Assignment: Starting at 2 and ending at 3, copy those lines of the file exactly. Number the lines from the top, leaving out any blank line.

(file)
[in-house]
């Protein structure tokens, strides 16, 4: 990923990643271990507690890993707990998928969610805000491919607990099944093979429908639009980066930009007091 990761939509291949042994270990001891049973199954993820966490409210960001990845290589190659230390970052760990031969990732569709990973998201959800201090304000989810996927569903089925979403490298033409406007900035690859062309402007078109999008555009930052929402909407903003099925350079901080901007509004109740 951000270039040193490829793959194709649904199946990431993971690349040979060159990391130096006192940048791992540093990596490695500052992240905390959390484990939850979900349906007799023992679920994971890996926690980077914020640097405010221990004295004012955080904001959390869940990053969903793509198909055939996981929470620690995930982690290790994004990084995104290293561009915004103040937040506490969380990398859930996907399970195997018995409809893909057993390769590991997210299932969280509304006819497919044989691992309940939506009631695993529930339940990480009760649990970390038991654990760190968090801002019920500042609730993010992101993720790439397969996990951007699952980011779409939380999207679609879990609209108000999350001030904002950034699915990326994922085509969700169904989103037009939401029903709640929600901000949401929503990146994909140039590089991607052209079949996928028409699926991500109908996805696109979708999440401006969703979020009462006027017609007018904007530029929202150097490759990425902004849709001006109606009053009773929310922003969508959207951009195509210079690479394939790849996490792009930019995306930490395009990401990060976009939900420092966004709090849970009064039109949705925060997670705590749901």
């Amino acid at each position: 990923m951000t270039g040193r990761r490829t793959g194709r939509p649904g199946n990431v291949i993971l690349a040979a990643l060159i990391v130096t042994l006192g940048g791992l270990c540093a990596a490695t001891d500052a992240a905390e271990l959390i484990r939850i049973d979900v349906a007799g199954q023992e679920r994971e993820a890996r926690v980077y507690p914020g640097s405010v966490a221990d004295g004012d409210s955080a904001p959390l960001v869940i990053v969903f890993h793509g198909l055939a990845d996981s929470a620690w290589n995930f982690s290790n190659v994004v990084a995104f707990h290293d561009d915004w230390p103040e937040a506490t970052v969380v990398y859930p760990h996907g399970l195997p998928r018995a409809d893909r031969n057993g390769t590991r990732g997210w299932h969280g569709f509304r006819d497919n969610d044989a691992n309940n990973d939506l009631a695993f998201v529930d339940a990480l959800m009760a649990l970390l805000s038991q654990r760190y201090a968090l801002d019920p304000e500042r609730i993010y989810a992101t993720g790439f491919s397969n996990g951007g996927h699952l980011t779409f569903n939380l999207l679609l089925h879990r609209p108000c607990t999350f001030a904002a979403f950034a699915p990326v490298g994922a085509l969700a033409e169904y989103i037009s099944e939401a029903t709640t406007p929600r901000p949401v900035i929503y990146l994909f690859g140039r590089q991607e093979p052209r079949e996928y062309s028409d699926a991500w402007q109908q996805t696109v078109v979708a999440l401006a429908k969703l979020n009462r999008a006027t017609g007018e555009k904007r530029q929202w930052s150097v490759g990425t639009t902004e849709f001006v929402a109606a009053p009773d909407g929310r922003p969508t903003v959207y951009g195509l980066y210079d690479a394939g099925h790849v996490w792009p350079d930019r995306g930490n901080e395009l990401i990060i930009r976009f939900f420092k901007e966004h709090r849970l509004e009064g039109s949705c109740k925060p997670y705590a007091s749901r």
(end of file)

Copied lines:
């Protein structure tokens, strides 16, 4: 990923990643271990507690890993707990998928969610805000491919607990099944093979429908639009980066930009007091 990761939509291949042994270990001891049973199954993820966490409210960001990845290589190659230390970052760990031969990732569709990973998201959800201090304000989810996927569903089925979403490298033409406007900035690859062309402007078109999008555009930052929402909407903003099925350079901080901007509004109740 951000270039040193490829793959194709649904199946990431993971690349040979060159990391130096006192940048791992540093990596490695500052992240905390959390484990939850979900349906007799023992679920994971890996926690980077914020640097405010221990004295004012955080904001959390869940990053969903793509198909055939996981929470620690995930982690290790994004990084995104290293561009915004103040937040506490969380990398859930996907399970195997018995409809893909057993390769590991997210299932969280509304006819497919044989691992309940939506009631695993529930339940990480009760649990970390038991654990760190968090801002019920500042609730993010992101993720790439397969996990951007699952980011779409939380999207679609879990609209108000999350001030904002950034699915990326994922085509969700169904989103037009939401029903709640929600901000949401929503990146994909140039590089991607052209079949996928028409699926991500109908996805696109979708999440401006969703979020009462006027017609007018904007530029929202150097490759990425902004849709001006109606009053009773929310922003969508959207951009195509210079690479394939790849996490792009930019995306930490395009990401990060976009939900420092966004709090849970009064039109949705925060997670705590749901």
């Amino acid at each position: 990923m951000t270039g040193r990761r490829t793959g194709r939509p649904g199946n990431v291949i993971l690349a040979a990643l060159i990391v130096t042994l006192g940048g791992l270990c540093a990596a490695t001891d500052a992240a905390e271990l959390i484990r939850i049973d979900v349906a007799g199954q023992e679920r994971e993820a890996r926690v980077y507690p914020g640097s405010v966490a221990d004295g004012d409210s955080a904001p959390l960001v869940i990053v969903f890993h793509g198909l055939a990845d996981s929470a620690w290589n995930f982690s290790n190659v994004v990084a995104f707990h290293d561009d915004w230390p103040e937040a506490t970052v969380v990398y859930p760990h996907g399970l195997p998928r018995a409809d893909r031969n057993g390769t590991r990732g997210w299932h969280g569709f509304r006819d497919n969610d044989a691992n309940n990973d939506l009631a695993f998201v529930d339940a990480l959800m009760a649990l970390l805000s038991q654990r760190y201090a968090l801002d019920p304000e500042r609730i993010y989810a992101t993720g790439f491919s397969n996990g951007g996927h699952l980011t779409f569903n939380l999207l679609l089925h879990r609209p108000c607990t999350f001030a904002a979403f950034a699915p990326v490298g994922a085509l969700a033409e169904y989103i037009s099944e939401a029903t709640t406007p929600r901000p949401v900035i929503y990146l994909f690859g140039r590089q991607e093979p052209r079949e996928y062309s028409d699926a991500w402007q109908q996805t696109v078109v979708a999440l401006a429908k969703l979020n009462r999008a006027t017609g007018e555009k904007r530029q929202w930052s150097v490759g990425t639009t902004e849709f001006v929402a109606a009053p009773d909407g929310r922003p969508t903003v959207y951009g195509l980066y210079d690479a394939g099925h790849v996490w792009p350079d930019r995306g930490n901080e395009l990401i990060i930009r976009f939900f420092k901007e966004h709090r849970l509004e009064g039109s949705c109740k925060p997670y705590a007091s749901r």